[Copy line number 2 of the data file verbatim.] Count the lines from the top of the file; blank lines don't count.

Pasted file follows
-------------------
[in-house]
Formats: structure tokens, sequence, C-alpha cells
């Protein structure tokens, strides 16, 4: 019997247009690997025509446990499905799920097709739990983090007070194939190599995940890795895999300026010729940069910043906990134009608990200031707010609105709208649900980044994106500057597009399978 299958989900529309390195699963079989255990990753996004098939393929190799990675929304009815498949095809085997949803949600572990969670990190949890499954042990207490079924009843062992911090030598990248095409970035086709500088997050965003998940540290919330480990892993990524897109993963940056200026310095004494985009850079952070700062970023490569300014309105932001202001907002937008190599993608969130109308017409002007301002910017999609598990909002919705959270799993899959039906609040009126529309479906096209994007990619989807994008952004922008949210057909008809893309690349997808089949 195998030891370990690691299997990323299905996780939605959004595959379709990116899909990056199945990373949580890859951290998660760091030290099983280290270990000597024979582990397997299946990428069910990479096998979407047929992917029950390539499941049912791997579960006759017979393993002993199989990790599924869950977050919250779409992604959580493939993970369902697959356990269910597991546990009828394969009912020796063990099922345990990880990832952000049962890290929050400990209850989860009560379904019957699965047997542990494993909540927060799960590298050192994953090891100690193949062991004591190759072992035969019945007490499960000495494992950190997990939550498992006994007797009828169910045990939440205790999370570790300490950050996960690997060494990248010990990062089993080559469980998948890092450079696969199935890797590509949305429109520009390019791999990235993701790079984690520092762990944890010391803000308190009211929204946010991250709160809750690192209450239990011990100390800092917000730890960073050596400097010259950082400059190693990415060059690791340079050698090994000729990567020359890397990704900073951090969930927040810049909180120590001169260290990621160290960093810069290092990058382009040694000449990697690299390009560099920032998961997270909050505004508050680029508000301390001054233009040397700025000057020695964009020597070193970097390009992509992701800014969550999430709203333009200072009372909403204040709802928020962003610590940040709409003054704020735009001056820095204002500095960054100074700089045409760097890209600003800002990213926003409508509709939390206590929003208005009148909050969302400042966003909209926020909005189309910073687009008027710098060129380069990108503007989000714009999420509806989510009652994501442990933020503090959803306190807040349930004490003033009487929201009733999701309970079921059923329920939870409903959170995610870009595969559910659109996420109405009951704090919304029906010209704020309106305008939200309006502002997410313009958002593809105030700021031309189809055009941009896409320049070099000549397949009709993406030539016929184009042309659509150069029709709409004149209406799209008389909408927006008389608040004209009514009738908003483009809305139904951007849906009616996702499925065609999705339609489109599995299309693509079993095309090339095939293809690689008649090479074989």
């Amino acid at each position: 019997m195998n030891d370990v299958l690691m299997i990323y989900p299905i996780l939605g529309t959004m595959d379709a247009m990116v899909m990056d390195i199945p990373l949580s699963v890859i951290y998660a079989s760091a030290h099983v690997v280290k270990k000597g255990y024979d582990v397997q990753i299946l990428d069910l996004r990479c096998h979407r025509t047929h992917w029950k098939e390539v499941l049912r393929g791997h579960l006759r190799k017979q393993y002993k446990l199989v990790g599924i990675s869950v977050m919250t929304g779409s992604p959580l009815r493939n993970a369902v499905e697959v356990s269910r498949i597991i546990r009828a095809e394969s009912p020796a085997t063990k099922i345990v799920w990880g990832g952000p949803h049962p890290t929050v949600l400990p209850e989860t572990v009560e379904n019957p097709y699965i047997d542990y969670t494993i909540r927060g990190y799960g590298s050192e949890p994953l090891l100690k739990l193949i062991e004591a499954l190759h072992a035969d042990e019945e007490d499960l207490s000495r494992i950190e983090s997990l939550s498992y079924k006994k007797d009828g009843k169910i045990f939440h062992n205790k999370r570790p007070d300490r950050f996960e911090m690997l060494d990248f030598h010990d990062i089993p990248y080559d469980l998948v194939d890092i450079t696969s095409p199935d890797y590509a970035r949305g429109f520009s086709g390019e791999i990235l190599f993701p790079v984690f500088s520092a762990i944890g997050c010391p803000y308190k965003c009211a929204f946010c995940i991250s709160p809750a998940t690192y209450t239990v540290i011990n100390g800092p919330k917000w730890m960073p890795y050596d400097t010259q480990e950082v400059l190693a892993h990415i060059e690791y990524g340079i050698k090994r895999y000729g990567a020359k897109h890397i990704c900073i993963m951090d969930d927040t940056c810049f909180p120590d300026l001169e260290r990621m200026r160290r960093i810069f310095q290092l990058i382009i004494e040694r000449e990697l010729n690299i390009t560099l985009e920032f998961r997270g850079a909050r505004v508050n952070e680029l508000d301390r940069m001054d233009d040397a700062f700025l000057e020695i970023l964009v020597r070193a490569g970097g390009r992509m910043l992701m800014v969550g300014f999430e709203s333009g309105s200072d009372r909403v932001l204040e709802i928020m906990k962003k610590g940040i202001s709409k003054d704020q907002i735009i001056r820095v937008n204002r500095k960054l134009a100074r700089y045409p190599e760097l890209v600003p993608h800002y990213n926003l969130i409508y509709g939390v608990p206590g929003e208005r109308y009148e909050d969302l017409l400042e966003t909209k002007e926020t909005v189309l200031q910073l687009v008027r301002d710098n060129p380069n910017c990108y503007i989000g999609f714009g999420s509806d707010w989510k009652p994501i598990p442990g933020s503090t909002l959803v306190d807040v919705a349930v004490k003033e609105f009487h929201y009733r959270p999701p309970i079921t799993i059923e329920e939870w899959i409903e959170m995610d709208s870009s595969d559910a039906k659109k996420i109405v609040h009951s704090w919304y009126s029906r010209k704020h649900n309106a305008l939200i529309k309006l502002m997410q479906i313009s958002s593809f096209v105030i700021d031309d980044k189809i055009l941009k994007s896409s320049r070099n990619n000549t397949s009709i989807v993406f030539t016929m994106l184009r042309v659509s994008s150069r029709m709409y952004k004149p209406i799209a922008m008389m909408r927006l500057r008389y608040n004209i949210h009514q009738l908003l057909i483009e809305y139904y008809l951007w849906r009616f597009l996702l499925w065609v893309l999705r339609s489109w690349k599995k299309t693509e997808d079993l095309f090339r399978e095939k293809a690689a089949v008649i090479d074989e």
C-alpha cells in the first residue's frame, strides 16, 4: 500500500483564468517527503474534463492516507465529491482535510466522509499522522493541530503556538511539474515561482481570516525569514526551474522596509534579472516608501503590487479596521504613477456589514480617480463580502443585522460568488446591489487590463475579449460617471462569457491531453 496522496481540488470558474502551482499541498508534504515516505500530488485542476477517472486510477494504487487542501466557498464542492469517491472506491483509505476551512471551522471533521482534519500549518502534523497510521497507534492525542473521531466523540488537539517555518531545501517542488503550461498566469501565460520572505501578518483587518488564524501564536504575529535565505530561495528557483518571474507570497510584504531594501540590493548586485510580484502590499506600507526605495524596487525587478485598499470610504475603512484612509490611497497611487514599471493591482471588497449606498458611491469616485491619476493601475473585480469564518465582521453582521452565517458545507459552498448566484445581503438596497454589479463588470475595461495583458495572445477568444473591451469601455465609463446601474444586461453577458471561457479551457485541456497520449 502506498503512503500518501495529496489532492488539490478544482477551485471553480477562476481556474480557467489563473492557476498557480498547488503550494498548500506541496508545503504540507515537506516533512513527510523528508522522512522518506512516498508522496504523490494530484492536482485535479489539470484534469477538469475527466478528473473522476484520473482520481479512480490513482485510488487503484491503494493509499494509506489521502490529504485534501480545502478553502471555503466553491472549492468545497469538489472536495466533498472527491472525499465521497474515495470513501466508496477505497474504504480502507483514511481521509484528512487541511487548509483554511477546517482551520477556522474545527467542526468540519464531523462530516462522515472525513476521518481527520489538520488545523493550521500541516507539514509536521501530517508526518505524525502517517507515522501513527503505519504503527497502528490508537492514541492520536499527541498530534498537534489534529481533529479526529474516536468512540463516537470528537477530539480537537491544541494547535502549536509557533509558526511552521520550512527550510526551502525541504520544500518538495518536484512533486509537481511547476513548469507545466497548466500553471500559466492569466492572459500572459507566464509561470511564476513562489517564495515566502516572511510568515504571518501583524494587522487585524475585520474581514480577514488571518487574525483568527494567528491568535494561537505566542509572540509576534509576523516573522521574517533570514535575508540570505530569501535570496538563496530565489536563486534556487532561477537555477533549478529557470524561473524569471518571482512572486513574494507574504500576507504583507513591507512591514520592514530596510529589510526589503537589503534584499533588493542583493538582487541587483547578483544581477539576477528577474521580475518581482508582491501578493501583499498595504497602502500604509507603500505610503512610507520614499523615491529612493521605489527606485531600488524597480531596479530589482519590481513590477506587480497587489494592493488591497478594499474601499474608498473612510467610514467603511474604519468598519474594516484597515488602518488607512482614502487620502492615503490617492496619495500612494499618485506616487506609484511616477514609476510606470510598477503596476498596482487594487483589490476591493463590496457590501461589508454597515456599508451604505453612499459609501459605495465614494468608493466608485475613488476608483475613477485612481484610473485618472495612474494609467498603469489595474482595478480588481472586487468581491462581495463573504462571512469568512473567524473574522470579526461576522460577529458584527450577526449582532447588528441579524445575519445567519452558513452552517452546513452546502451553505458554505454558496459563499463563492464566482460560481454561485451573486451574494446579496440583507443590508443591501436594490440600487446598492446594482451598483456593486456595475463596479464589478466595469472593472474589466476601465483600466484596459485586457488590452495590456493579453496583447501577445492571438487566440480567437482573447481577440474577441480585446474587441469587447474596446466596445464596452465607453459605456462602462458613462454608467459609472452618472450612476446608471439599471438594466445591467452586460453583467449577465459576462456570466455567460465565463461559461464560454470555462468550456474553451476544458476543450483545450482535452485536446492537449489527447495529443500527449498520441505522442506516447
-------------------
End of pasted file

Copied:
Formats: structure tokens, sequence, C-alpha cells